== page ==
January 31–February 7, 2002
Old Is New
American Modern, 1925-1940: for a New Age
Runs through April 2, Pennsylvania Academy of the Fine Arts, Broad and Cherry sts., 215-972-7600, www.pafa.org
Many think the term modern is synonymous with contemporary, yet modern American design is as old as your grandfather.
Europeans, principally the French and Germans, dominated commercial and industrial design in the early decades of the 20th century. France had its art deco and Germany its Bauhaus. American designers (except for Frank Lloyd Wright and a few others) largely followed the fashion trends established in Europe. In 1925, France held an international exposition in Paris inviting the world’s industrialized nations to exhibit the very best examples of their contemporary design. The U.S. had so few original ideas to present that President Herbert Hoover declined the invitation.
"It was a major embarrassment," says Kim Sajet, deputy director at the Pennsylvania Academy of the Fine Arts. "Soon afterward there was a concerted effort on the part of American designers to find a new and uniquely American expression," she says. "Design became a critical aspect of product development and marketing, and American modern was born." The 15 years between 1925 to 1940 were one of the most creative periods in American design history.
The Academy is currently presenting an exhibit of more than 150 examples, organized by the Metropolitan Museum of Art and the American Federation of Arts, of commercial and industrial design from this period. The exhibit includes everything from household appliances, furniture and textiles to tableware, posters, radios and clocks, from noted American designers such as Norman Bel Geddes, Donald Deskey, Paul Frankl, Raymond Loewy, Isamu Noguchi, Eliel Saarinen, Walter Dorwin Teague, Walter von Nessen and Russel Wright.
Visitors to the exhibit will find many items that have a familiar look. There’s a plastic Thermos bottle and cup designed by Henry Dreyfuss in 1935 that looks just like something you would find today, and I think I still have one of Dreyfuss’ Big Ben alarm clocks, designed in 1938 for Westclox and also on display, around the house somewhere. The Manhattan cocktail set designed by Norman Bel Geddes in 1938 for Revere Copper & Brass Co. that looks as good (better than, actually) as anything you could buy today in an upscale gift shop.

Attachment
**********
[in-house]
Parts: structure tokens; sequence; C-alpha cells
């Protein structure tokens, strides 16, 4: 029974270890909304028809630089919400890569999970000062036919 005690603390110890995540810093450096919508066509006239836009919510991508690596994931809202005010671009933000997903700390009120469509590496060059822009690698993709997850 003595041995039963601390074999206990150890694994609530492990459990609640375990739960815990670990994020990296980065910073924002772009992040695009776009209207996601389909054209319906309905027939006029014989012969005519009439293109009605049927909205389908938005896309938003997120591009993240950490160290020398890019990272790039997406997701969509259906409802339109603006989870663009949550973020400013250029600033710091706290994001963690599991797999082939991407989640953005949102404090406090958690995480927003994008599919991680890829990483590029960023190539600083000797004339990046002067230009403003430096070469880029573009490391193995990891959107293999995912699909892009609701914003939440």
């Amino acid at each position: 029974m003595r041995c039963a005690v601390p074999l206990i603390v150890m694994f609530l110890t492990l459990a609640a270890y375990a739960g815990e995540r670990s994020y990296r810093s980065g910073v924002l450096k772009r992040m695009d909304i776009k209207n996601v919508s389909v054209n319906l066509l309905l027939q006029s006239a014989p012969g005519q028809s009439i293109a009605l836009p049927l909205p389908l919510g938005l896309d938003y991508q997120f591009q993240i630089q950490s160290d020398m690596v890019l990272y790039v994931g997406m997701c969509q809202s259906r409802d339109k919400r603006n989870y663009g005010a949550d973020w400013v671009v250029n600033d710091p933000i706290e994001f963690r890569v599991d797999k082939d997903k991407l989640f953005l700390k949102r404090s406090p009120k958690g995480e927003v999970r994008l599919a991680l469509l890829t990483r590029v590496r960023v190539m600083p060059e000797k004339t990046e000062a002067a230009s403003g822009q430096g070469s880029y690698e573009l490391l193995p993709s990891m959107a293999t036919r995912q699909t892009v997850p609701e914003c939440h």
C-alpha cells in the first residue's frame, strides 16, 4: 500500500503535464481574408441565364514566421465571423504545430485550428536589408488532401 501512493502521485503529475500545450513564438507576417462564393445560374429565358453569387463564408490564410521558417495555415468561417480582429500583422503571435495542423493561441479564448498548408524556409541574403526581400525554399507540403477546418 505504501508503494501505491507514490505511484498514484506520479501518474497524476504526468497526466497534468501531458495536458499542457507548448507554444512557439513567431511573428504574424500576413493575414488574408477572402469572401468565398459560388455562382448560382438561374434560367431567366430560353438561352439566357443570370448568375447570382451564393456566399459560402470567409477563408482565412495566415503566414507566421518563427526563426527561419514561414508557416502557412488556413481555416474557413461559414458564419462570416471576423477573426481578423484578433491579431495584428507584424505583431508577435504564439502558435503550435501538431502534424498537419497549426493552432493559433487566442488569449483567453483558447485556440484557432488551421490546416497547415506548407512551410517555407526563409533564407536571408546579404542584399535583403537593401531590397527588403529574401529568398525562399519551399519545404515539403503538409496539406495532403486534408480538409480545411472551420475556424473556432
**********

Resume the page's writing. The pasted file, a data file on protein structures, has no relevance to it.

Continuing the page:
Skyscrapers were new in the 1920s, and skyscraperlike designs became very popular. The show reflects this trend with pieces like Paul Frankl’s 1927 bookcase made of maple and Bakelite and scales designed by Joseph Sinel in 1928 (incorporating the skyscraper concept with some art deco decorative touches).
A name well represented in the show is Walter Dorwin Teague, including a 1930 Kodak camera and matching storage box that’s an exquisite example of inlaid wood simulation with a Mondrianlike pattern. One of my favorite objects was the Model M RCA Victor "Special" phonograph made in Camden in 1937. The portable unit designed by John Vassos has an aluminum case accented with chrome-plated hardware. The turntable and inside lid are covered with a bright-red flocked fabric. It’s a beauty, far better than any boom box you could buy today.
The exhibit even has a sink, designed by George Sakier for American Standard in 1938. It has a lovely dark-blue porcelain bowl supported by a chrome-plated metal frame.
While the show features many household items, the 1937 Electrolux Model 30 vacuum cleaner designed by Lurelle Guild and manufactured in Dover, Del., really caught my eye. It looks like a streamlined railroad car and probably was influenced by a train. Trains, airplanes and zeppelins were all large design influences at the time, as evidenced in designer John Morgan’s work for Sears, Roebuck and Co. In 1936, he created the Waterwitch outboard motor. Made of steel, it has a small gas tank on either side of the engine that looks a lot like a zeppelin.
"American Modern" reflects the changes our nation experienced between the two world wars through the creativity of some of its top designers. No longer was the U.S. dependent on Europe to define contemporary design — it had established a style of its own.